TERENCE SMITH: Pro football, with its weekly format and camera- friendly game action, has been the exception. For many, it is appointment television. While, overall, viewership of the NFL has actually flattened out in recent seasons, you'd never know it from the size of the league's television contracts. The NFL is currently pulling in $17.6 billion over eight years from four networks that bid against each other for the rights to broadcast the games.
NFL PROMOTION: NFL on CBS.
TERENCE SMITH: Football continues to bring the attention, audience, and prestige to a network that other pro sports once did.
The games serve as a promotional vehicle for the networks' fall programming, and have traditionally been the platform for advertisers to reach that sought after demographic group: Young men.
LESLIE MOONVES, Chairman of CBS: I think CBS without football was not a network.
TERENCE SMITH: At a pre-season pep talk with his network's NFL Broadcast staff, CBS chairman Leslie Moonves remembered the dark days in the 1990s, when CBS lost it's NFL contract.
LESLIE MOONVES, Chairman of CBS: It didn't feel like a network, we felt like second-class citizens, I think NBC is starting to feel like second-class citizens now. As our lead grows over them every single year, I think they are missing football more and more.
TERENCE SMITH: But in difficult economic times, even CBS insists that it cannot afford to lose money on any sport, including football.
SEAN McMANUS: All we said from day one is, every year of the NFL contract we are going to make money.
TERENCE SMITH: Sean McManus. A little money, or a lot of money.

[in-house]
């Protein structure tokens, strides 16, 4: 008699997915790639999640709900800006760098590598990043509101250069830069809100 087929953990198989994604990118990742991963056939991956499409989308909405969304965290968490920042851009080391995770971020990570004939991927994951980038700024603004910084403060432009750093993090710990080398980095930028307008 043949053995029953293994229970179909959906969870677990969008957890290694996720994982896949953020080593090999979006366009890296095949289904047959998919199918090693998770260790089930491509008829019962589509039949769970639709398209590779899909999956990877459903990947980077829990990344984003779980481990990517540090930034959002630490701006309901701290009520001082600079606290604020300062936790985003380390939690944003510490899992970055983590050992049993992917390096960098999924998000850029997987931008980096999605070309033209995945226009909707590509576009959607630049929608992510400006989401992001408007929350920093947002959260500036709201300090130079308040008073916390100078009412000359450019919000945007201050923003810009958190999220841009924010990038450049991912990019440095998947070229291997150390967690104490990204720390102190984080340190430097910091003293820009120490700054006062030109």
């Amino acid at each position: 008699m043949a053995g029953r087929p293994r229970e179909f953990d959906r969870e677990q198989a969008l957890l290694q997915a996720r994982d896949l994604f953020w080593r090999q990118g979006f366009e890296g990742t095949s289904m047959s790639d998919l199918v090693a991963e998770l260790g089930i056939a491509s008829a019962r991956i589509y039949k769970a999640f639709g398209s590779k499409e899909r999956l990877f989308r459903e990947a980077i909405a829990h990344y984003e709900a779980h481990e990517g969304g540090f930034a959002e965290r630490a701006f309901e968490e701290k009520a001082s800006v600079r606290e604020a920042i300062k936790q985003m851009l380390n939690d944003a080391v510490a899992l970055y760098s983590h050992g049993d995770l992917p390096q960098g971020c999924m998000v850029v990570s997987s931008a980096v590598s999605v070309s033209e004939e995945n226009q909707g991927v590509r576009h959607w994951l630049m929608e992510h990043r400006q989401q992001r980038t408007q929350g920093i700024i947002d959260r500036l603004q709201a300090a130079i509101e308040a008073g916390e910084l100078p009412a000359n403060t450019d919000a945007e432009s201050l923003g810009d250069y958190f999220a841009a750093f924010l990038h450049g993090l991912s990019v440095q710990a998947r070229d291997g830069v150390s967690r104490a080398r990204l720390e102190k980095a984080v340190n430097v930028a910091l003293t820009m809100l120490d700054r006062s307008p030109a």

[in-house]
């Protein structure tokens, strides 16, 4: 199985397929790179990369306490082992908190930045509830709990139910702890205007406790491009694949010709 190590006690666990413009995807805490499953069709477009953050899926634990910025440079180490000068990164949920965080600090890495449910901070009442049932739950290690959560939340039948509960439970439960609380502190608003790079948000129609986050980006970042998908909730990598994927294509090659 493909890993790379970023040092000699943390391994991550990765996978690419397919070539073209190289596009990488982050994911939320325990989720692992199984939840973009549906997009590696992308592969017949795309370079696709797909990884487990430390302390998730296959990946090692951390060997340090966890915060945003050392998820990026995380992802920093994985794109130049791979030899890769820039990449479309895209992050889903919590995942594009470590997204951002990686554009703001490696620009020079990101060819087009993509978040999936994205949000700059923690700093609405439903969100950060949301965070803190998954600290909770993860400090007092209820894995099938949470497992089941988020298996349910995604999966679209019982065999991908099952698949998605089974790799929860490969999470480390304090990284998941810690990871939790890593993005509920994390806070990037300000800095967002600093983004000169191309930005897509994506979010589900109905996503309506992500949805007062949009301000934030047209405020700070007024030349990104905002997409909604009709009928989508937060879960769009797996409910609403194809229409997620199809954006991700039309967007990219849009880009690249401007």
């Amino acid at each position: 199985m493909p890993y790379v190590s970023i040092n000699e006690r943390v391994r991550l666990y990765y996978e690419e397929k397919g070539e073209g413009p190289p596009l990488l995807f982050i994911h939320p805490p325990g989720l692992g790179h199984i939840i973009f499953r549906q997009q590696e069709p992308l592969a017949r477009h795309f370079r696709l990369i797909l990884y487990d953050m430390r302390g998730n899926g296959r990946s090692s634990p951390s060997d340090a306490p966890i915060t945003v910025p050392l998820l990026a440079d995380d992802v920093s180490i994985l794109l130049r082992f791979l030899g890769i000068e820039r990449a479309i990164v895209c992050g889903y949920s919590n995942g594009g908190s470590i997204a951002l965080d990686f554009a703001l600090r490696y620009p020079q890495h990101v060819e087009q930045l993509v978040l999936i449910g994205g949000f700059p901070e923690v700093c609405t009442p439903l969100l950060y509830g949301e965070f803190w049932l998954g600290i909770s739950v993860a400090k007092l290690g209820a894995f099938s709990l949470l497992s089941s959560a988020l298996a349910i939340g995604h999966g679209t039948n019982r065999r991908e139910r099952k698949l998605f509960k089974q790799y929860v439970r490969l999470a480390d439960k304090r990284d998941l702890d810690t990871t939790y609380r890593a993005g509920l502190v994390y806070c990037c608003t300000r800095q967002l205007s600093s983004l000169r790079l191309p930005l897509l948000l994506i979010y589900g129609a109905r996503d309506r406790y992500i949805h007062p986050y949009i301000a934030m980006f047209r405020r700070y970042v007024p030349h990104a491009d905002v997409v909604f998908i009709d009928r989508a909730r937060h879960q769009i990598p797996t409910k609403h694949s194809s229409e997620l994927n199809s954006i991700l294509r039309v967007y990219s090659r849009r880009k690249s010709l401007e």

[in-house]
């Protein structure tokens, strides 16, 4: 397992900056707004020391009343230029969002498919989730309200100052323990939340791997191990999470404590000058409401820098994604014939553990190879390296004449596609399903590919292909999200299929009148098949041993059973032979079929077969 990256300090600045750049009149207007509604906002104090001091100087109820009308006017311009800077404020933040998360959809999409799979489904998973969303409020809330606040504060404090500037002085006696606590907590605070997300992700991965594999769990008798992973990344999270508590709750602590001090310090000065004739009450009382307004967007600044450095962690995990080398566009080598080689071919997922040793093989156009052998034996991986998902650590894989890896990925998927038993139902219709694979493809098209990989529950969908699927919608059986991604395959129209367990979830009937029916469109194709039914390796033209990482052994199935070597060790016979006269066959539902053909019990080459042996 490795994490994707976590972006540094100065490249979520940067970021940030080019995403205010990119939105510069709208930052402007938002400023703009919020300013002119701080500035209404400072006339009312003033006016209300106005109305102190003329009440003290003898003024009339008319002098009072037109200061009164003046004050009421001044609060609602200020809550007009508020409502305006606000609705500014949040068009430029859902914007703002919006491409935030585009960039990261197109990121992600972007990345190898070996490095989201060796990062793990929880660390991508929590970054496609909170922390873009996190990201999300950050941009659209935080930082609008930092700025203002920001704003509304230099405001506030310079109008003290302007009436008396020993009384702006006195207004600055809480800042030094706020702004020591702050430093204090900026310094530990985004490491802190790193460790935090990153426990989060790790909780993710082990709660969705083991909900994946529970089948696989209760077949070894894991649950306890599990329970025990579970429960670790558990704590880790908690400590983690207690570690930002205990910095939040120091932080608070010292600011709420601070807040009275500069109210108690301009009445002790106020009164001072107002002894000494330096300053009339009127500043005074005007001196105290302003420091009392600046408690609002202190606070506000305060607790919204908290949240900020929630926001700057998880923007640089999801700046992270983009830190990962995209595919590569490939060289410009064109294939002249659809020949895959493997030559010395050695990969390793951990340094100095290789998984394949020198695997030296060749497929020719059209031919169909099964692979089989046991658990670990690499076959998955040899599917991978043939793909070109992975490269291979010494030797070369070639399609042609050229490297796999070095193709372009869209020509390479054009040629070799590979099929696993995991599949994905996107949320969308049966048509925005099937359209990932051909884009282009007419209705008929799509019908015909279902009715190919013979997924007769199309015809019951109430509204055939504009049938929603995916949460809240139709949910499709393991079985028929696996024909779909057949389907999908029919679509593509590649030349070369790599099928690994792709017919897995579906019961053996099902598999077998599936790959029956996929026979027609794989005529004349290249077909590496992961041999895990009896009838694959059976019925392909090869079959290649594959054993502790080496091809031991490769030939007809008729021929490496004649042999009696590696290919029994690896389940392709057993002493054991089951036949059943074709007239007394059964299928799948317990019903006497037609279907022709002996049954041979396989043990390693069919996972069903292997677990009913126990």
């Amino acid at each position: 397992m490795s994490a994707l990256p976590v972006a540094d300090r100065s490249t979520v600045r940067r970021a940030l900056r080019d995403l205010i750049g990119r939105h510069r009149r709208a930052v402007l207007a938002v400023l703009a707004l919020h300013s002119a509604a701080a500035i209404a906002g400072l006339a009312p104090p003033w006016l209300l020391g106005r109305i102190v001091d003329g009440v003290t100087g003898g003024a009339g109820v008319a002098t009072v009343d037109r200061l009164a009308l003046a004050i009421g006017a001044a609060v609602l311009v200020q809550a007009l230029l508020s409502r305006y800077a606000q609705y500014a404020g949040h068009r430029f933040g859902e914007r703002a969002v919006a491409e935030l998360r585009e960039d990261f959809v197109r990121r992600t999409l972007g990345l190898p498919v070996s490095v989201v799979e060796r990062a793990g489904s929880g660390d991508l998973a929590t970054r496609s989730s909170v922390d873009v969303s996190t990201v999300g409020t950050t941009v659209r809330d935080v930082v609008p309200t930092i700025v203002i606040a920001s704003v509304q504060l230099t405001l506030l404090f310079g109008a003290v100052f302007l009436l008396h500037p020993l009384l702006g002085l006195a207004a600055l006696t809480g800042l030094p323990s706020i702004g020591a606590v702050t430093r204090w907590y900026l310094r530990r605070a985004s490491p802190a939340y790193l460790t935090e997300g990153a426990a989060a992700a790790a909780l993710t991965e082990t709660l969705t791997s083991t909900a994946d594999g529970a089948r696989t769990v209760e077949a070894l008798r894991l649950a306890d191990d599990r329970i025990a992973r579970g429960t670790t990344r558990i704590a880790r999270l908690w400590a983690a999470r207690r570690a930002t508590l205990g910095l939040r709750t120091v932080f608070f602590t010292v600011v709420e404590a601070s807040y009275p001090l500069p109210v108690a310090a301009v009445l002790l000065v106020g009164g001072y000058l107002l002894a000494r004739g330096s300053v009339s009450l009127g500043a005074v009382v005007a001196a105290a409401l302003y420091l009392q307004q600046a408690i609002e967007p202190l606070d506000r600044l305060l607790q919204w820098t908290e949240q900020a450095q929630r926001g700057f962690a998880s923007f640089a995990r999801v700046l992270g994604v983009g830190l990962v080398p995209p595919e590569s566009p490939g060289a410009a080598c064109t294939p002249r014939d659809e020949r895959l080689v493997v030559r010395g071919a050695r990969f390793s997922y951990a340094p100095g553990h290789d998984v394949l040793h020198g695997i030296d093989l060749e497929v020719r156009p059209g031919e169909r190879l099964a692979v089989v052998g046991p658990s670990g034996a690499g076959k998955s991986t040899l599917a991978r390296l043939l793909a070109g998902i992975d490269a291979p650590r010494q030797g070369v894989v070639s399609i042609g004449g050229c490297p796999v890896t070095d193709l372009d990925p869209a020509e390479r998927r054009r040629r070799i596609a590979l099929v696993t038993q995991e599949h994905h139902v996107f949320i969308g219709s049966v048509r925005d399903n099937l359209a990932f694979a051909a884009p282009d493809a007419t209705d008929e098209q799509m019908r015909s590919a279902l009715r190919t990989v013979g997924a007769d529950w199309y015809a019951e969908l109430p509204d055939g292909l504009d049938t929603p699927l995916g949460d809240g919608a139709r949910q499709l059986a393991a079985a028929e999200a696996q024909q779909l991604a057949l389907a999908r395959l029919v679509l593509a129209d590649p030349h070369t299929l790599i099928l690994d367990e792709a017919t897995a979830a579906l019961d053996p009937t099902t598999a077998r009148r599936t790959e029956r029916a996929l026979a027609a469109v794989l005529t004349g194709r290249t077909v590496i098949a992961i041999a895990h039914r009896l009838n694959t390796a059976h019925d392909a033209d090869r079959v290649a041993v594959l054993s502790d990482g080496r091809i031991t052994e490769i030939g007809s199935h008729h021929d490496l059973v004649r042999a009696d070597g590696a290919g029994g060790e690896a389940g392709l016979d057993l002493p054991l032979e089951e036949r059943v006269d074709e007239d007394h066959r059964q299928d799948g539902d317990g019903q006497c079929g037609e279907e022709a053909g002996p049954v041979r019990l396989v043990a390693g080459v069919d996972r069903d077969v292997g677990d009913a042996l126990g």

SEAN McMANUS: At least a dollar a year.
TERENCE SMITH: Well, you set the bar pretty low. The networks are paying attention to tomorrow's consumers, who may be talking on the phone, reviewing statistics online, and playing a fantasy sport, while watching television.
CBS game analysts are keenly aware of the opportunities presented by fantasy leagues players, who follow hypothetical dream teams with a compulsion for statistics.
SEAN McMANUS: I just think it gives the fan a feel of participating in the game, in taking some ownership.
CBS SPOKESMAN: It gives these kids a chance. It's like bubble gum cards used to be.
TERENCE SMITH: Accustomed to the speed and interactivity of video games, today's youth have different expectations for game action.
CBS SPOKESMAN: They need feedback. You know, the younger kids are so used to that.
TERENCE SMITH: George Bodenheimer:
GEORGE BODENHEIMER: We have 11 million people a day coming to espn.com, and we know a large portion of them are doing that while they are watching us on air. So, clearly, there are some different trends afoot.
TERENCE SMITH: Sports broadcasts are responding with faster-paced programming, more highlights shows, more music and graphics, and more information on the screen during games.
SEAN McMANUS: The challenge is, appealing to that new generation of viewers without alienating your traditional sit-in-the-chair-and-watch-the-game viewer.
TERENCE SMITH: But even as sports television moves to broaden its appeal, the sheer number of sports, and the steady migration to cable may continue to dilute any sport's fan base.
And some have suggested that sports networks with their high programming costs be removed from basic cable altogether. It's an idea strongly opposed by ESPN's Bodenheimer.
So you see no serious prospect that ESPN will be taken out of basic cable and put into some premium tier?
GEORGE BODENHEIMER: I really don't for the simple reason, Terry, that its not consumer friendly. It sounds better than it is when you start to look at it and try to see how you would implement that from a technology perspective; from a marketing perspective, I think it falls apart.
TERENCE SMITH: In their drive for more revenue, says David Carter, sports teams had better beware.
DAVID CARTER: The sports industry, they are in a very, vary precarious spot.
If you are moving your sport further down the dial, from broadcast to cable, and then maybe to a premium-pay channel on cable, you might be making more money today, but your sport or your team is being exposed to fewer and fewer people. And over time, that might diminish your fan base.
If they ever lose that generation of fans, it will be the proverbial "game over" for them.
TERENCE SMITH: And for TV's golden goose as well.